Why resiliency matters

Where Resiliency Matters
Professor Paula Barrett – Pathways Research Centre, ANU, University of Queensland
‘You wander from room to room hunting for the diamond necklace that is already around your neck’
Dr Barrett talked about the stigma of mental health and how severe anxiety and depression was much more common than thought; one in every five people will experience severe anxiety at some time during their life, particularly at transitional times in life.
She argued that, unless people had life skills, anxiety can lead to depression. However, she also argued that there were proven clinical interventions that can now help although very few people actually get help.
She also spoke of the problems some students, especially able ones, have with ‘perfectionism’ and that sometimes these anxious students are very able, thoughtful, aspirational, articulate with good family support.
Her argument was that we should aim for prevention, and equipping young people with the skills through curriculum development and gave examples about skin cancer and dental health program that worked. The same is true for mental health.
She talked about ‘human capital investment’ – that, ‘the best investment every government can make is the implementation of evidence-based social and emotional skills programs in the school curriculum’ (James Heckman – Professor of Economics, Nobel Prize winner, 2000)
She argued for the positive psychology approach about resilience – ‘the ability to bounce back in the face of adversity’ and of building on strengths, not just compensating for weaknesses.
Her approach is for schools to deliver social and emotional resilience skills in an engaging way.
She spoke of risk factors and protective factors.
I was a bit worried at the lack of interesting slides; she talked a lot, without helping the audience much, but the content was strong enough to sustain it, and she spoke without notes and with good detail about some of the key factors that she had obviously researched for years.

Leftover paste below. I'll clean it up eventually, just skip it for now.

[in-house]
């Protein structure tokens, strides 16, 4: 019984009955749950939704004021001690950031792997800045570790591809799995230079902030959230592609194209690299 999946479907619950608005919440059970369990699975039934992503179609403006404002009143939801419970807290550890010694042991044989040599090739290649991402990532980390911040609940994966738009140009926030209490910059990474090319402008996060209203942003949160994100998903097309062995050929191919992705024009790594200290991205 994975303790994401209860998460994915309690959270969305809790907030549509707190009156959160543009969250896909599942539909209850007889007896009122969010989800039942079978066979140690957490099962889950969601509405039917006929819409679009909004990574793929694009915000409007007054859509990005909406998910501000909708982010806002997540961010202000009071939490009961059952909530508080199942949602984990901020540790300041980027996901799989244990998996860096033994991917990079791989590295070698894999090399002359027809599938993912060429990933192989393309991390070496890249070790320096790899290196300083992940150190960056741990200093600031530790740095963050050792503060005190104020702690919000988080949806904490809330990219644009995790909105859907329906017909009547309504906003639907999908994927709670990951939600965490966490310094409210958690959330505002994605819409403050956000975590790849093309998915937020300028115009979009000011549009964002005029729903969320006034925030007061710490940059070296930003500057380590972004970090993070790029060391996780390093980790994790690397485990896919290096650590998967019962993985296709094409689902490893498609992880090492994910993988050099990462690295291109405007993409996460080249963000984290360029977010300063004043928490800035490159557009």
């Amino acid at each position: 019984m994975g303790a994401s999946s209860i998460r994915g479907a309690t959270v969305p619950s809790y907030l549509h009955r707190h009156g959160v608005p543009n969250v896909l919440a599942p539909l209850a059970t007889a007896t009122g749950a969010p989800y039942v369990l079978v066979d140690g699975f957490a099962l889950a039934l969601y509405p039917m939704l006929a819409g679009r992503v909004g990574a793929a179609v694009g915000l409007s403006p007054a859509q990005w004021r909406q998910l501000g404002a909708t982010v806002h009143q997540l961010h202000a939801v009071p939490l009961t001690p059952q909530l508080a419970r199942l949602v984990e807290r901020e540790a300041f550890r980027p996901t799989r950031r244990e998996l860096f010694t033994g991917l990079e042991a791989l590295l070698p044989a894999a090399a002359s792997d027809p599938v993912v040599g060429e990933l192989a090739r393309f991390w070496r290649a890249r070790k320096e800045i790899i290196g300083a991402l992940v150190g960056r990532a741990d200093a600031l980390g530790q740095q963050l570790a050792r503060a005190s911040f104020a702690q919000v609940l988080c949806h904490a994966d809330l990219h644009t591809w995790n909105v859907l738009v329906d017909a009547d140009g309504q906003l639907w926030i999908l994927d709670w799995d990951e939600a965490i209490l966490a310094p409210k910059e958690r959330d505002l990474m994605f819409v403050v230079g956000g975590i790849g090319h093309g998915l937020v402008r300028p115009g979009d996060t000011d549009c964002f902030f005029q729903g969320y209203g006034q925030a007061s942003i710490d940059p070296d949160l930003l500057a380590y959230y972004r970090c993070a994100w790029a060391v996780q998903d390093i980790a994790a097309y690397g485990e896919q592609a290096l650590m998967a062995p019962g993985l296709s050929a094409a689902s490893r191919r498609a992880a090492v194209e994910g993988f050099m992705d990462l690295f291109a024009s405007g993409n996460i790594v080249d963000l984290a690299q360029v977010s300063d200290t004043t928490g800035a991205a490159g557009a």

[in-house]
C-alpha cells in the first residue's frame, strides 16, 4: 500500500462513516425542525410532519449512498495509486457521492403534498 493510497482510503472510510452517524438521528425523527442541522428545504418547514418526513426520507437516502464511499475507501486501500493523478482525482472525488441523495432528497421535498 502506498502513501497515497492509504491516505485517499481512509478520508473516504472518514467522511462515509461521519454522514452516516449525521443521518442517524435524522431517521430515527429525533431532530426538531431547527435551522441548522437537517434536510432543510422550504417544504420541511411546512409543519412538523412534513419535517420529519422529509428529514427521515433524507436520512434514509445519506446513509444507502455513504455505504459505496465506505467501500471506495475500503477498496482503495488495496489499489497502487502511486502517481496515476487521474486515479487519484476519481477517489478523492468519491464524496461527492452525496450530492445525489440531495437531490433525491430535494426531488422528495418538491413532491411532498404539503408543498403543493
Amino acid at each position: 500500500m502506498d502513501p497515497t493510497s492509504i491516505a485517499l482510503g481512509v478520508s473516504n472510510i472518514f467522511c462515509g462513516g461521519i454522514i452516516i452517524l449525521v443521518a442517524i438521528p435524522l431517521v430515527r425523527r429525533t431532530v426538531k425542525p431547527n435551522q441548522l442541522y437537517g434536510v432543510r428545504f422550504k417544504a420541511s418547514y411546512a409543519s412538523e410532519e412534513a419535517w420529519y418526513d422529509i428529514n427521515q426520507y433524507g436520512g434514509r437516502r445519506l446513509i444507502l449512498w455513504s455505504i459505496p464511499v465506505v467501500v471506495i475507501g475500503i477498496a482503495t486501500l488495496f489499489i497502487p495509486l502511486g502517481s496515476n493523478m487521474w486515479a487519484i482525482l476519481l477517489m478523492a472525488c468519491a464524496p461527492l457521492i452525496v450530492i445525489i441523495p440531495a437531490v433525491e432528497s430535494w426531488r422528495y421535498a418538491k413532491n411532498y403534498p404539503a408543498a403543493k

One interesting thing was the link between physiological evidence and anxiety. One in five babies are a lot more sensitive to things like noise and light, and get distressed quickly and stay distressed for longer. She seemed to be arguing that these were the same children who were prone to anxiety although there are protective factors that are at work here too.
She then moved to the protective factors and why they were important, and how easy they were to implement in schools. ‘Attachment is the most powerful protective factor in life’ (Barrett)
Another important protective factor was ‘attention style’ or what’s sometimes called ‘Mindfulness’. This did resonate with me (it’s a bit like meditation) and it’s an approach that some schools (like mine) have begun to take up, for every student, more purposefully.
The three most important health factors she talked about were: sleep, diet and staying active every day; move for an hour every day.
Finally, she spoke about the future resiliency model she saw that all schools would be offering in twenty years time, if not now.

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